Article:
A large underground section of the Western Wall was uncovered by the Israel Antiquities Authority on Monday.  The section had been hidden for almost two thousand years.  Additionally, they discovered a Roman-era surprise.

Excavation began excavating under the Western Wall section known as “Wilson’s Arch” two years ago, hoping to determine its age.  This section leads to the indoor men’s prayer section.

According to IAA archaeologist, Tehillah Lieberman, they drilled down to the beams to support the floor as the goal was not the interrupt the prayer activity.


Wilson’s Arch is the only intact, visible structure that remains from the Temple Mount compound of the Second Temple period.  It served as the last arch in the series that comprised the giant bridge leading to the Temple Mount from the west.  It served as a passage for people to enter the Temple Mount and aqueduct.

Archaeologists unearthed eight new courses/rows of massive stones of the Western Wall that had previously been covered underneath the Western Wall for 1,700 years.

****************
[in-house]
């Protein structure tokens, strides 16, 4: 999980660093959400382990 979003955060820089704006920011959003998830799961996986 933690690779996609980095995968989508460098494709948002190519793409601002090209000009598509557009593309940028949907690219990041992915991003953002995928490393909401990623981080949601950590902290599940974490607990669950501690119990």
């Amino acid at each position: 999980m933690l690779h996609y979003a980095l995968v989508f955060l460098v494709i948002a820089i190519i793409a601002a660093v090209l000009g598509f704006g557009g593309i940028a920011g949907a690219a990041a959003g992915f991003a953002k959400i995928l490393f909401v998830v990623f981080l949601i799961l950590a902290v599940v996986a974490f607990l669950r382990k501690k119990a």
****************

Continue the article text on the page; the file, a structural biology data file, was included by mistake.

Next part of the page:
“This is the Western Wall. This is the exact same thing that you see upstairs and outside. The preservation here is a lot better because it’s been covered—no rain, no sun. The preservation here of the stones is probably the best of the stones in the Western Wall that we know of today,” Lieberman said in an interview with CBN.

Additionally, archaeologists discovered a semi-circular building, or theatre-like building under the street level.  Dr. Avi Salamon commented that it was the first time in 50 years that archaeologists have found a public Roman building such as this one in Jerusalem.

It also confirmed the historical writing which stated there was a theatre near the Temple Mount.  Archaeologists, however, believe the theatre was unused, but still showed the differences in character of the city.  Underneath where the floor was, archaeologists discovered a drainage channel built out of stone.  It runs parallel to the Western Wall, it’s parallel to the arches pier, and slopes southward.

Another drainage channel connects Robinson’s arch to the south to the City of David.


The site is anticipated to be open to tourist within the next two years.

Leave a Comment

You must be logged in to post a comment.